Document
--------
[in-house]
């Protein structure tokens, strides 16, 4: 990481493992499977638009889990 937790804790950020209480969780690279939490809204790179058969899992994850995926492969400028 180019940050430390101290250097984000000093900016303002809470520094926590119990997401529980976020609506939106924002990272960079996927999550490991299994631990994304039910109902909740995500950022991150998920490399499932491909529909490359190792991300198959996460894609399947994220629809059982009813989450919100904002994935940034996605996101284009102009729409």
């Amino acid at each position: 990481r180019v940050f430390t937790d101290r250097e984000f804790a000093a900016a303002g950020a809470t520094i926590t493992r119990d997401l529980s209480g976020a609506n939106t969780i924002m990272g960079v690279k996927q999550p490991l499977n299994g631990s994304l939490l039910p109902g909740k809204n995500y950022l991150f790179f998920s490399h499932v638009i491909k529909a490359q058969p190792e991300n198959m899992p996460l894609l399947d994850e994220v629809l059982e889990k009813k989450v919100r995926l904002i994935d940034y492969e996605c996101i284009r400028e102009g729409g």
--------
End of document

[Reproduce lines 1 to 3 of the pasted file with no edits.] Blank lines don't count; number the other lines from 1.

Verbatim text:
[in-house]
């Protein structure tokens, strides 16, 4: 990481493992499977638009889990 937790804790950020209480969780690279939490809204790179058969899992994850995926492969400028 180019940050430390101290250097984000000093900016303002809470520094926590119990997401529980976020609506939106924002990272960079996927999550490991299994631990994304039910109902909740995500950022991150998920490399499932491909529909490359190792991300198959996460894609399947994220629809059982009813989450919100904002994935940034996605996101284009102009729409």
């Amino acid at each position: 990481r180019v940050f430390t937790d101290r250097e984000f804790a000093a900016a303002g950020a809470t520094i926590t493992r119990d997401l529980s209480g976020a609506n939106t969780i924002m990272g960079v690279k996927q999550p490991l499977n299994g631990s994304l939490l039910p109902g909740k809204n995500y950022l991150f790179f998920s490399h499932v638009i491909k529909a490359q058969p190792e991300n198959m899992p996460l894609l399947d994850e994220v629809l059982e889990k009813k989450v919100r995926l904002i994935d940034y492969e996605c996101i284009r400028e102009g729409g």